While the potential and limits of this novel research method is a wider topic of discussion exceeding the scope of this paper, we will next share the preliminary outcomes of our pilot studies from three events. At BRC 2019, we placed 4-6 cubes at different locations, such as at certain camps or bars, as well as at the “trash fence” in “deep playa”, of which the latter proved to be the most popular. Most of the shared stories were relatively brief. Of the 34 stories transcribed, the average length was 3 minutes, the longest 16 minutes.
Following content analyses of the stories in our pilot, the two most prevalent keyword-codes appeared to be transformation and connection (see Figure 4). While transformation is perhaps unsurprising, given the nature of events that are often coded as “transformative”, and also the way our central question on the cube was posed (What is the Burning Story you would like to share?), the high prevalence of stories related to “connection” was unpredicted.
These narratives touched upon the theme of doing something together with others, when creating an enjoyable shared experience—such as spontaneously carrying equipment to play on top of the hill at sunrise. While the theme of connection was revealed in various ways, it was foremost expressed as a connection to other people. For example: “This was my first Burn and I immediately felt so welcomed by all the people”. Often this was expressed as simply highlighting a shared experience—“being here with you, together” or bringing a “virgin” to the Burn. On several occasions, connection was very closely linked to transformation, sometimes perceived as a trust to connect:
I feel Burner culture has transformed me and helped me become a more open person, more capable of trusting people and connecting to them, and not being afraid to give as much as I can to people, to not fear that they’re just gonna take, but to trust that if I give a lot of things to other people, it will lead to connections that will enrich my life.
A particular connection appears through working for the benefit of others. This may be reflected in a brief testimony “building the temple for the people of BRC to have facility to express their joy”, or highlighting service to the community.
My story of transformation starts with my first Burning Man in 2010, and what specifically I think affected me the most was how generous everyone was. I was realising how all the art and the camps, and so many amazing experiences and gifts and things, were all made by the blood, sweat and tears of people for no reason other than to make other people smile and make other people happy, or give them a unique experience or help them grow, or just take care of their basic everyday needs so that they can focus on all that fun stuff while they’re there, and to me that was the most touching.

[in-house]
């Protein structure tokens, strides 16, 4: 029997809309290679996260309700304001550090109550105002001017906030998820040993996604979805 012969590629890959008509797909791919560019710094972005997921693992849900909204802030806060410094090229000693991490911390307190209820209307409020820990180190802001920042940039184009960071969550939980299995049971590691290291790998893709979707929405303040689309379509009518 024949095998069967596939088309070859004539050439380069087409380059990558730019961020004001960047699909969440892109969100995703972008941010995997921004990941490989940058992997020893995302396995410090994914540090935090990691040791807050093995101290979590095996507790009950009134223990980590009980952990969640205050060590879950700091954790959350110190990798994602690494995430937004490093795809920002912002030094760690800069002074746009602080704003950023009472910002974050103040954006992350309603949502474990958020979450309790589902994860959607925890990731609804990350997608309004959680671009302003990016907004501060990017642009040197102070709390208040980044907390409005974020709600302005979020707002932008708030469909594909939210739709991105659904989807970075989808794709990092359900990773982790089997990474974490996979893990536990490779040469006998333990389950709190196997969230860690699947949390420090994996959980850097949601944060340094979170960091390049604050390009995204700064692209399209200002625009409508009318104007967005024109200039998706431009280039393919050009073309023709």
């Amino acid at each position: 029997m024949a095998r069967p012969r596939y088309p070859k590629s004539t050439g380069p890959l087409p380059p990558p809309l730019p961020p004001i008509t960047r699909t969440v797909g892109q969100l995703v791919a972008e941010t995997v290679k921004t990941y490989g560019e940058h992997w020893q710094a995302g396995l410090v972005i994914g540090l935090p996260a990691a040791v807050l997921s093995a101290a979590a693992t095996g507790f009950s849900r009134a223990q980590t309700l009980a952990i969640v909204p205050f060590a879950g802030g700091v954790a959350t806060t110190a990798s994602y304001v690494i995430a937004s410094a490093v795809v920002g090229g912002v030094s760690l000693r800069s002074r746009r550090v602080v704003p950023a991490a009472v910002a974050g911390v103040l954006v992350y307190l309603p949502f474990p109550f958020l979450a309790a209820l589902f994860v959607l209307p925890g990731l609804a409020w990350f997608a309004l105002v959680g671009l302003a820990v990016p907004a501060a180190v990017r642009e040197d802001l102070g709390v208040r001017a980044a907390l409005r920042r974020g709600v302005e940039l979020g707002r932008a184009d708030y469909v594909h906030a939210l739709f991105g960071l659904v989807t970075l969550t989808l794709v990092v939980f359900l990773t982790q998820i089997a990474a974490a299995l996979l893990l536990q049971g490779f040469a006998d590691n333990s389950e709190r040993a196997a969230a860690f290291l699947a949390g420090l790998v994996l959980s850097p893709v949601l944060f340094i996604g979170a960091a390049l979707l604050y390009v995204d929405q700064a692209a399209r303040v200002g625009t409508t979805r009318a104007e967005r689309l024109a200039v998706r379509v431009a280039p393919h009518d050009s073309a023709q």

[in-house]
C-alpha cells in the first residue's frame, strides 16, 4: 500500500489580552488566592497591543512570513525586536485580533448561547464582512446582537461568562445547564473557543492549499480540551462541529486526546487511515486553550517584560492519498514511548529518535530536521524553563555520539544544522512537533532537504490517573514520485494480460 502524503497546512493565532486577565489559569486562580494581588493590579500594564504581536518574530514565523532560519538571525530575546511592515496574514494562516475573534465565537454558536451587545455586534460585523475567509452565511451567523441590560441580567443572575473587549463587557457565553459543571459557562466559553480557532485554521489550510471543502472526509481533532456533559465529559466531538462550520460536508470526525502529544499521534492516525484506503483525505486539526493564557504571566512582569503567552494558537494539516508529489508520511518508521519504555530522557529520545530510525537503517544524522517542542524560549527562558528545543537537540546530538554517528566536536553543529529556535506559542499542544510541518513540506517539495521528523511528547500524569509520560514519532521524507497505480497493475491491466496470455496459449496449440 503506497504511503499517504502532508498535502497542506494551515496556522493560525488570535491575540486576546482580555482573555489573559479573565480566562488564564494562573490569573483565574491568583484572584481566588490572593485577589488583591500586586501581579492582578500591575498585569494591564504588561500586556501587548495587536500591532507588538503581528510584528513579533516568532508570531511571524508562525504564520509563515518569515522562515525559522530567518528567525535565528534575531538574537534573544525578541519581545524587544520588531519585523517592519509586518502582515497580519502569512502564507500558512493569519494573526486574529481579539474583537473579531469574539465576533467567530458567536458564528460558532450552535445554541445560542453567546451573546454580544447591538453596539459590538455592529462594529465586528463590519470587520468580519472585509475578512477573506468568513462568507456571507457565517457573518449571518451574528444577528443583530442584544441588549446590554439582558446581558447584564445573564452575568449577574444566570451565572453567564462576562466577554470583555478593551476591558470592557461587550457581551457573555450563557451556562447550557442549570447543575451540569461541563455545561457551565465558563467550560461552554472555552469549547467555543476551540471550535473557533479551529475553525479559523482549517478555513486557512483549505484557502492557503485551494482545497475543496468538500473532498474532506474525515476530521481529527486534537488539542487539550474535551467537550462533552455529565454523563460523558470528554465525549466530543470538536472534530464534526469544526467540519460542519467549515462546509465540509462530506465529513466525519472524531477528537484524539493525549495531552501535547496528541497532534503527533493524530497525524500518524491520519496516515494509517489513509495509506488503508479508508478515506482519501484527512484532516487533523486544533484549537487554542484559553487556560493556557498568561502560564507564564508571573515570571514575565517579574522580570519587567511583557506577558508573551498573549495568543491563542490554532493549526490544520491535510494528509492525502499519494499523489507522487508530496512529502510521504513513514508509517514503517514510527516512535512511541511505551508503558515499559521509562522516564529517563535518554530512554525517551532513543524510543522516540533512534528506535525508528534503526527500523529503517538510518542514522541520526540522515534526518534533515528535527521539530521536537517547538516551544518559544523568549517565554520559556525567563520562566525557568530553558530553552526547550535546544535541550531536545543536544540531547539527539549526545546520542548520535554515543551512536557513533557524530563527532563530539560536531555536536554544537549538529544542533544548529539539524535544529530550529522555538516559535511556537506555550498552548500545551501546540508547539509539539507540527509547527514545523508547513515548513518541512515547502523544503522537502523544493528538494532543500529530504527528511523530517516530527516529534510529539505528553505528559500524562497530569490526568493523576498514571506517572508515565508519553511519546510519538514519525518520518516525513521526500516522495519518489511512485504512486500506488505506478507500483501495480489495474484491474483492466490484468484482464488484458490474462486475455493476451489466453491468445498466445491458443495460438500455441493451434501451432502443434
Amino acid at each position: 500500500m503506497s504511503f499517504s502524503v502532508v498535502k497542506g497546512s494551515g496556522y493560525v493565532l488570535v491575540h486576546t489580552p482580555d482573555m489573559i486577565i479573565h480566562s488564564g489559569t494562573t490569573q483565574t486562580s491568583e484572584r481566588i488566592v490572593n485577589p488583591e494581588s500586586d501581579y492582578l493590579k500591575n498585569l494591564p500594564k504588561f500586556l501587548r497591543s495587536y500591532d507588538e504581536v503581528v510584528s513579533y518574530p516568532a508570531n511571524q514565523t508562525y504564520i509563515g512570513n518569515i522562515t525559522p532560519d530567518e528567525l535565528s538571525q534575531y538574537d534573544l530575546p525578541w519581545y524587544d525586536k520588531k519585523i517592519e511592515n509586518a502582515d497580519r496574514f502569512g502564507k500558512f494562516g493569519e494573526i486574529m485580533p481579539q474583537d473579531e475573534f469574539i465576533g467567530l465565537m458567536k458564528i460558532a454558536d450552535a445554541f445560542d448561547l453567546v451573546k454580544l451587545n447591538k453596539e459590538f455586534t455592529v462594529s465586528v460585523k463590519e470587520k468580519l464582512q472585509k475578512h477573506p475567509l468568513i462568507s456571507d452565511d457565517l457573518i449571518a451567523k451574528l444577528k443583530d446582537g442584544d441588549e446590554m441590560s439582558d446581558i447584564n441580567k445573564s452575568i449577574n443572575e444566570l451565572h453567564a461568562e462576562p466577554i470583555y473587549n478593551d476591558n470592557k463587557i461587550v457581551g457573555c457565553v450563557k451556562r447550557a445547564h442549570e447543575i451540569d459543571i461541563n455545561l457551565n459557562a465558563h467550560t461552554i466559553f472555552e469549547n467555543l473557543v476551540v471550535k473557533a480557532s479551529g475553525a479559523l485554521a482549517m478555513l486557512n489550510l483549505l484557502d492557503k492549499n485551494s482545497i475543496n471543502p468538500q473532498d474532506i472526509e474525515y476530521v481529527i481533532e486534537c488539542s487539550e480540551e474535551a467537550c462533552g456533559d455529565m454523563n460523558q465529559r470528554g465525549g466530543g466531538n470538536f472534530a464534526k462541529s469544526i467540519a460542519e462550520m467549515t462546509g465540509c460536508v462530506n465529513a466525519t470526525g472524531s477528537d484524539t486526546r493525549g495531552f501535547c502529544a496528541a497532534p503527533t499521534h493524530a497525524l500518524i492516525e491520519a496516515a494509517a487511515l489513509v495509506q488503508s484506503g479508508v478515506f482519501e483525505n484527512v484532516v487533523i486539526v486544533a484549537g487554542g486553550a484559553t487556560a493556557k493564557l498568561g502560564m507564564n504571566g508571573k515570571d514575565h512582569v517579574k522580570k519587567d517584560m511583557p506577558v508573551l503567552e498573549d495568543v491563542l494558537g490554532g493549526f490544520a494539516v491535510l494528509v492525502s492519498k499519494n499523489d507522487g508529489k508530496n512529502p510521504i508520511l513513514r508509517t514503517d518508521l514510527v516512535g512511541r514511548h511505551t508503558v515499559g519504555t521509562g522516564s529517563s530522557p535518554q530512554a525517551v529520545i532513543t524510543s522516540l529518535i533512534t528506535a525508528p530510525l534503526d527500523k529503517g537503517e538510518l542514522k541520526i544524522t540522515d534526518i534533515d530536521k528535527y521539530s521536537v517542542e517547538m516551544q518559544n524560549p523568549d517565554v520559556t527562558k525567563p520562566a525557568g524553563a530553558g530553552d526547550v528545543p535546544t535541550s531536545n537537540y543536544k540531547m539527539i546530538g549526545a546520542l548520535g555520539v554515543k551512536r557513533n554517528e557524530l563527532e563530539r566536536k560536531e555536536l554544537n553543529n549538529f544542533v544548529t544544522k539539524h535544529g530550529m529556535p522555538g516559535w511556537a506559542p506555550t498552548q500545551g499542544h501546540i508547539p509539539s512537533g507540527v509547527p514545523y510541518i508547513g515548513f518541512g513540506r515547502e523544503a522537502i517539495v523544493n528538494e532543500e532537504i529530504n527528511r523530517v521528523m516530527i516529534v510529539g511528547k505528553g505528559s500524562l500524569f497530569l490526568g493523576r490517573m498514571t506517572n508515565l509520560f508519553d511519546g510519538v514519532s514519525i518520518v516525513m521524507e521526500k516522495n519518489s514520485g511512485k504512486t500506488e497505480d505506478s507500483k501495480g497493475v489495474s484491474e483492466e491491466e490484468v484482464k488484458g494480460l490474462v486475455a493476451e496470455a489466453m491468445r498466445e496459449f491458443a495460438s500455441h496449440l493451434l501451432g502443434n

Connection was also expressed in more psychedelic, embodied and mind-altering terms, for example, by connecting deeply to one’s soul through dance, or connecting with the earth through mushrooms and with each other through singing, or through shared sexual activities, or a combination. For example:
And I asked them if they could give me pleasure, and it became a beautiful, sweet little orgy kind of thing, and then I gave everyone ketamine.
While it is true that mind-altering substances were mentioned a couple of times in the stories (although no-one explicitly shared a “trip report”), the abuse of substances was also critiqued.
A certain segment of the population is very focused on taking drugs and constantly talking about taking drugs and doing them every day and assuming that everyone else is doing the same. Probably because they are high all the time they don’t realize that actually the significant portion of the community don’t do drugs, or they only do them occasionally under special circumstances, or they only do very small amounts that aren’t that perceivable to others.
With regard to sexual connection, several stories (recounted by women) explicitly expressed the quality of platonic connections and the value of consent.
I just loved the way Burners are so platonically affectionate. You get so many offers for hugs and things like this, which just feels very caring and loving, and a lot of the hugs, you know, they’re really safe, they feel really genuine, like they just want to connect with you as you.
While the connections to others are sometimes recounted in relation to the perceived transformative experience, there are also other ways transformation is described. While the word “transformation” or “transformative” appeared frequently (11 times) in the stories, what was revealed as central to the stories are resolutions about one’s self and life.
These resolutions may involve a participant discovering their mission or role in life, whether that is about “enlightening people” or making others “have a little bit more fun in their life”. Or it may be a statement about an aspect of one’s life that needs some re-arrangement, such as “I need to stop working” or “I gotta love someone unconditionally, but my life and my dreams matter too”. Someone cited a newly found meaning of life: “The purpose of life is simple: seek joy!” The transformative qualities were less often projected on the more communal level. However, creating conscious communities, a collective vision, or taking the kindness received at Burns back to the wider society were mentioned.